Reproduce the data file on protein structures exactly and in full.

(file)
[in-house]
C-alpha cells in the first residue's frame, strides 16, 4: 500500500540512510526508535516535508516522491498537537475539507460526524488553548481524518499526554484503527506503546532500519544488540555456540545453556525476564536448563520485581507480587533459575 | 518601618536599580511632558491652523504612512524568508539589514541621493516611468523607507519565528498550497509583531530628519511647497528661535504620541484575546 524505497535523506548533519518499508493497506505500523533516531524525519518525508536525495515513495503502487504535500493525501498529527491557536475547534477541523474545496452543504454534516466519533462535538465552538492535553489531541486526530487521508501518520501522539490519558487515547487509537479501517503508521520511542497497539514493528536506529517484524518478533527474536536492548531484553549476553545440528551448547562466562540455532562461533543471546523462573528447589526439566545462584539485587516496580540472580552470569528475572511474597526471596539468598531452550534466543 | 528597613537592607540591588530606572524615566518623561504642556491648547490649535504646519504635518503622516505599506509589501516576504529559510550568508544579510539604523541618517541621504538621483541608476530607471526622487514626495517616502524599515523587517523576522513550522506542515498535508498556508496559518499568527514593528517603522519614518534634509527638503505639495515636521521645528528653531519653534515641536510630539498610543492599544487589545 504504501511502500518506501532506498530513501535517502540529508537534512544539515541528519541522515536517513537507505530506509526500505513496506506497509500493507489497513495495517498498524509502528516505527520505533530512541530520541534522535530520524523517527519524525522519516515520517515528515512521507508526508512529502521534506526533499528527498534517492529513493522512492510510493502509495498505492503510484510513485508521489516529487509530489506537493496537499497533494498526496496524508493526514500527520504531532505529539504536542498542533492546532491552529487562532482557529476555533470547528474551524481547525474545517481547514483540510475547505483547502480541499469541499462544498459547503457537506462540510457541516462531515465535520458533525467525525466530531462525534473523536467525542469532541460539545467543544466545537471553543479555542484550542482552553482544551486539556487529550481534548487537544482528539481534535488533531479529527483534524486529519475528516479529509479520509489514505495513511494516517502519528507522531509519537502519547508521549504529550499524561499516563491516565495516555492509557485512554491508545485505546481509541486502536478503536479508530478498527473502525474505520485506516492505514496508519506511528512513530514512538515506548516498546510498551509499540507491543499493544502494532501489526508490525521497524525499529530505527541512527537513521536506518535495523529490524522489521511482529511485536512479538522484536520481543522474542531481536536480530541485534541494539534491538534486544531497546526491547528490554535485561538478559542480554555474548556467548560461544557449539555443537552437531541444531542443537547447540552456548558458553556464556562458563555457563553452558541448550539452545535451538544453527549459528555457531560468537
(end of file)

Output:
[in-house]
C-alpha cells in the first residue's frame, strides 16, 4: 500500500540512510526508535516535508516522491498537537475539507460526524488553548481524518499526554484503527506503546532500519544488540555456540545453556525476564536448563520485581507480587533459575 | 518601618536599580511632558491652523504612512524568508539589514541621493516611468523607507519565528498550497509583531530628519511647497528661535504620541484575546 524505497535523506548533519518499508493497506505500523533516531524525519518525508536525495515513495503502487504535500493525501498529527491557536475547534477541523474545496452543504454534516466519533462535538465552538492535553489531541486526530487521508501518520501522539490519558487515547487509537479501517503508521520511542497497539514493528536506529517484524518478533527474536536492548531484553549476553545440528551448547562466562540455532562461533543471546523462573528447589526439566545462584539485587516496580540472580552470569528475572511474597526471596539468598531452550534466543 | 528597613537592607540591588530606572524615566518623561504642556491648547490649535504646519504635518503622516505599506509589501516576504529559510550568508544579510539604523541618517541621504538621483541608476530607471526622487514626495517616502524599515523587517523576522513550522506542515498535508498556508496559518499568527514593528517603522519614518534634509527638503505639495515636521521645528528653531519653534515641536510630539498610543492599544487589545 504504501511502500518506501532506498530513501535517502540529508537534512544539515541528519541522515536517513537507505530506509526500505513496506506497509500493507489497513495495517498498524509502528516505527520505533530512541530520541534522535530520524523517527519524525522519516515520517515528515512521507508526508512529502521534506526533499528527498534517492529513493522512492510510493502509495498505492503510484510513485508521489516529487509530489506537493496537499497533494498526496496524508493526514500527520504531532505529539504536542498542533492546532491552529487562532482557529476555533470547528474551524481547525474545517481547514483540510475547505483547502480541499469541499462544498459547503457537506462540510457541516462531515465535520458533525467525525466530531462525534473523536467525542469532541460539545467543544466545537471553543479555542484550542482552553482544551486539556487529550481534548487537544482528539481534535488533531479529527483534524486529519475528516479529509479520509489514505495513511494516517502519528507522531509519537502519547508521549504529550499524561499516563491516565495516555492509557485512554491508545485505546481509541486502536478503536479508530478498527473502525474505520485506516492505514496508519506511528512513530514512538515506548516498546510498551509499540507491543499493544502494532501489526508490525521497524525499529530505527541512527537513521536506518535495523529490524522489521511482529511485536512479538522484536520481543522474542531481536536480530541485534541494539534491538534486544531497546526491547528490554535485561538478559542480554555474548556467548560461544557449539555443537552437531541444531542443537547447540552456548558458553556464556562458563555457563553452558541448550539452545535451538544453527549459528555457531560468537